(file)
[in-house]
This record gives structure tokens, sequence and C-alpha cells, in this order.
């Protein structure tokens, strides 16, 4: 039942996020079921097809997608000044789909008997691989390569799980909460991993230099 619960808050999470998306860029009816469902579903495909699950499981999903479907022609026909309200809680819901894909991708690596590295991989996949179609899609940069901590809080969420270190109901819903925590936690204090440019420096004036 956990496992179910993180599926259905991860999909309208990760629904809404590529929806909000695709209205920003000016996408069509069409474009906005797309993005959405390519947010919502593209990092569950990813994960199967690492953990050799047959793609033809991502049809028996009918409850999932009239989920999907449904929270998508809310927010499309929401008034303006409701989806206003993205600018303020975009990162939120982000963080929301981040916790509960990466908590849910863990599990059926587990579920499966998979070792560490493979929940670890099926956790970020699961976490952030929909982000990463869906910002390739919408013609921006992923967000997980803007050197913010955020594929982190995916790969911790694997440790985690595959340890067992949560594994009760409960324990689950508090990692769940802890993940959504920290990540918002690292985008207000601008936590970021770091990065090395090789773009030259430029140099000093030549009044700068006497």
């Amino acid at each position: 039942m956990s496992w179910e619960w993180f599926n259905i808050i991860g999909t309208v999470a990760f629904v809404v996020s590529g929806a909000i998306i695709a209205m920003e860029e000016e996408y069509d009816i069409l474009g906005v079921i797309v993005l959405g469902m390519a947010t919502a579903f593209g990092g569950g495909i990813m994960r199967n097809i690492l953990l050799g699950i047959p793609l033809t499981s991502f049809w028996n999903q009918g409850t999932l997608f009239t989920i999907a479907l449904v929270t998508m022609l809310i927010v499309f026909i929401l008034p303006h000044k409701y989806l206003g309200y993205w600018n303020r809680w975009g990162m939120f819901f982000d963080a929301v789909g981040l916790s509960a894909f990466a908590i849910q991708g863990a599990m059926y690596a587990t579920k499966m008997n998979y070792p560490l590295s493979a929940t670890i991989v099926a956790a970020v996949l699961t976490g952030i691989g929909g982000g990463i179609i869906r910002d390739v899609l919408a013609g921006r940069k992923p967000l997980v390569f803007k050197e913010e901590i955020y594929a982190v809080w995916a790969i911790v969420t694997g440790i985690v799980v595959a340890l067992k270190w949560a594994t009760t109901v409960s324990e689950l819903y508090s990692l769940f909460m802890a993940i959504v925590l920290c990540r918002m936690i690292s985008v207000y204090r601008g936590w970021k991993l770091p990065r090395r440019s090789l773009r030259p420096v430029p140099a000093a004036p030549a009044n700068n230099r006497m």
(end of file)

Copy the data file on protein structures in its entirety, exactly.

[in-house]
This record gives structure tokens, sequence and C-alpha cells, in this order.
């Protein structure tokens, strides 16, 4: 039942996020079921097809997608000044789909008997691989390569799980909460991993230099 619960808050999470998306860029009816469902579903495909699950499981999903479907022609026909309200809680819901894909991708690596590295991989996949179609899609940069901590809080969420270190109901819903925590936690204090440019420096004036 956990496992179910993180599926259905991860999909309208990760629904809404590529929806909000695709209205920003000016996408069509069409474009906005797309993005959405390519947010919502593209990092569950990813994960199967690492953990050799047959793609033809991502049809028996009918409850999932009239989920999907449904929270998508809310927010499309929401008034303006409701989806206003993205600018303020975009990162939120982000963080929301981040916790509960990466908590849910863990599990059926587990579920499966998979070792560490493979929940670890099926956790970020699961976490952030929909982000990463869906910002390739919408013609921006992923967000997980803007050197913010955020594929982190995916790969911790694997440790985690595959340890067992949560594994009760409960324990689950508090990692769940802890993940959504920290990540918002690292985008207000601008936590970021770091990065090395090789773009030259430029140099000093030549009044700068006497």
């Amino acid at each position: 039942m956990s496992w179910e619960w993180f599926n259905i808050i991860g999909t309208v999470a990760f629904v809404v996020s590529g929806a909000i998306i695709a209205m920003e860029e000016e996408y069509d009816i069409l474009g906005v079921i797309v993005l959405g469902m390519a947010t919502a579903f593209g990092g569950g495909i990813m994960r199967n097809i690492l953990l050799g699950i047959p793609l033809t499981s991502f049809w028996n999903q009918g409850t999932l997608f009239t989920i999907a479907l449904v929270t998508m022609l809310i927010v499309f026909i929401l008034p303006h000044k409701y989806l206003g309200y993205w600018n303020r809680w975009g990162m939120f819901f982000d963080a929301v789909g981040l916790s509960a894909f990466a908590i849910q991708g863990a599990m059926y690596a587990t579920k499966m008997n998979y070792p560490l590295s493979a929940t670890i991989v099926a956790a970020v996949l699961t976490g952030i691989g929909g982000g990463i179609i869906r910002d390739v899609l919408a013609g921006r940069k992923p967000l997980v390569f803007k050197e913010e901590i955020y594929a982190v809080w995916a790969i911790v969420t694997g440790i985690v799980v595959a340890l067992k270190w949560a594994t009760t109901v409960s324990e689950l819903y508090s990692l769940f909460m802890a993940i959504v925590l920290c990540r918002m936690i690292s985008v207000y204090r601008g936590w970021k991993l770091p990065r090395r440019s090789l773009r030259p420096v430029p140099a000093a004036p030549a009044n700068n230099r006497m």